It came down to Wade and Mo Bamba for me, but Bamba sitting the last couple games allowed Wade to sneak it out and take the first team honor. He ranked just 13th in the league in usage, but 3rd in offensive rating, 2nd in both effective field goal percentage and true shooting percentage, and he was a solid passer, rebounder, and shot blocker.

He’s also one of the toughest matchups in the Big 12, as a 6-10 forward who can put the ball on the floor as well as shoot from deep. He’s not an elite defender, but took huge strides forward on that side of the ball.

2nd team all Big 12

Udoka Azubuike, sophomore forward, Kansas

Azubuike played in fewer than 60 percent of KU’s Big 12 minutes this year, or else he would have had a shot at first team as well. Azubuike led the league in eFG and TS% and ended up ranking 5th in block percentage after a slow start on that end of the floor. For the season, Kansas scored about 12 more points per 100 possessions with Azubuike on the floor and allowed around 3 fewer points per 100 possessions with him on the floor.

Vlad Brodziansky, senior forward, TCU

Brodziansky led the league in offensive rating, ranked 9th in eFG, 4th in turnover rate, 8th in block percentage, and he led the league in free throw shooting. He played in just 67 percent of the team’s minutes or else he too would have had a great 1st team candidacy.

Mo Bamba, freshman forward, Texas

Bamba sat the team’s final two games, but finished 2nd in the Big 12 in block percentage, 4th in 2-point shooting, and led the league in defensive rebounding.

Sagaba Konate, sophomore forward, West Virginia

Konate led the league in block percentage and probably had the most impact on opponent gameplanning (on offense anyway) of any player in the league. He also was a good offensive player, shooting 52 percent inside the arc and 88 percent from the free throw line. He also ranked 9th in the league in offensive rebounding and 2nd in defensive rebounding.

Barry Brown, junior guard, Kansas State

Brown was 2nd in the league in minutes played only to Graham, 4th in usage, 8th in assist rate, and 3rd in steal rate. He also shot 54 percent on twos and 38 percent from three, one of just two players to hit those admittedly very arbitrary endpoints while also having a usage rate over 20.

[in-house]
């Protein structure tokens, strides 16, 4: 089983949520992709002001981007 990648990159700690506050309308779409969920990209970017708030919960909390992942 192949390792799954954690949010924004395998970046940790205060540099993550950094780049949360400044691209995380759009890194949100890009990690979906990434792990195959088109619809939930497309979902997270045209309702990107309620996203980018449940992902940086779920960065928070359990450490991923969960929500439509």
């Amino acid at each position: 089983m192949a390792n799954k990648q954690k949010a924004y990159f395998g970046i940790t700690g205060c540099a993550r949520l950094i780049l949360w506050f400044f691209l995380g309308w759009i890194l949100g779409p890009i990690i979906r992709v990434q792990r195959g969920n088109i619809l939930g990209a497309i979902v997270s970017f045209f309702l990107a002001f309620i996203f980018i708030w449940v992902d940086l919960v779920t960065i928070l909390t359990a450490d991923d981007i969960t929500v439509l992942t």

3rd team all Big 12

Desmond Bane, sophomore wing, TCU

Bane has a tiny usage rate (just 17.9 percent) which keeps him off the 2nd team, but he led the league in eFG and TS% among players who played at least 70 percent of his team’s minutes.

Kenrich Williams, senior forward, TCU

Williams piled up the double doubles this year, 7 in Big 12 play, and he was also one of the best non point guard passers in the Big 12.

Zhaire Smith, freshman wing, Texas Tech

Smith was 6th in eFG and 7th in TS%, and while he wasn’t excellent anywhere else he was a solid contributor pretty much across the board. He was one of 8 Big 12 players with a block% over 3 and steal% over 2, and one of just two to do it while playing in more than 60 percent of a team’s minutes.

Svi Mykhailiuk, senior forward, Kansas

Svi struggled a bit from two, but his passing took a big step forward, as did his on ball defense. He also ranked 6th in the league in 3-point shooting.

Nick Babb, junior guard, Iowa State

Babb was 2nd in the league in assist rate and 10th in defensive rebounding. He’s the only player to even have an assist rate over 20 percent with a 15 percent defensive rebound rate, and he did so with an assist rate over 30.

Coach of the Year - Bill Self, Kansas

A good argument could be made for both Self and Texas Tech’s Chris Beard but I am going with Self, who had to deal with the Billy Preston situation all season, as well as the least deep and probably least talented team Kansas has had since he got to campus, and still walked away with a Big 12 title. I think he’s going to start me at shooting guard next season just to see if he can do it.

Freshman of the Year - Trae Young, Oklahoma


Newcomer of the Year - Malik Newman, sophomore guard, Kansas

The Newcomer excludes freshmen, so it was pretty much down to Newman and Texas forward Dylan Osetkowski, so Newman, who shot 49 percent from two, 37 percent from three, and was KU’s 2nd best perimeter defender (and best when Devonte Graham needed to take breaks) gets the nod.

Defensive player of the year - Sagaba Konate, sophomore forward, West Virginia

Jevon Carter won the actual award, and is deserving, but no Big 12 defender had an impact on games like Konate. He led the league in block percentage at 15 percent and was the 2nd best defensive rebounder in the conference. He also is the biggest factor as to why West Virginia finished 12th nationally in FG% allowed at the rim

Rest of all defensive team

Jevon Carter, senior guard, West Virginia

Kerwin Roach, junior guard, Texas

Mo Bamba, freshman forward, Texas

Keenan Evans, senior guard, Texas Tech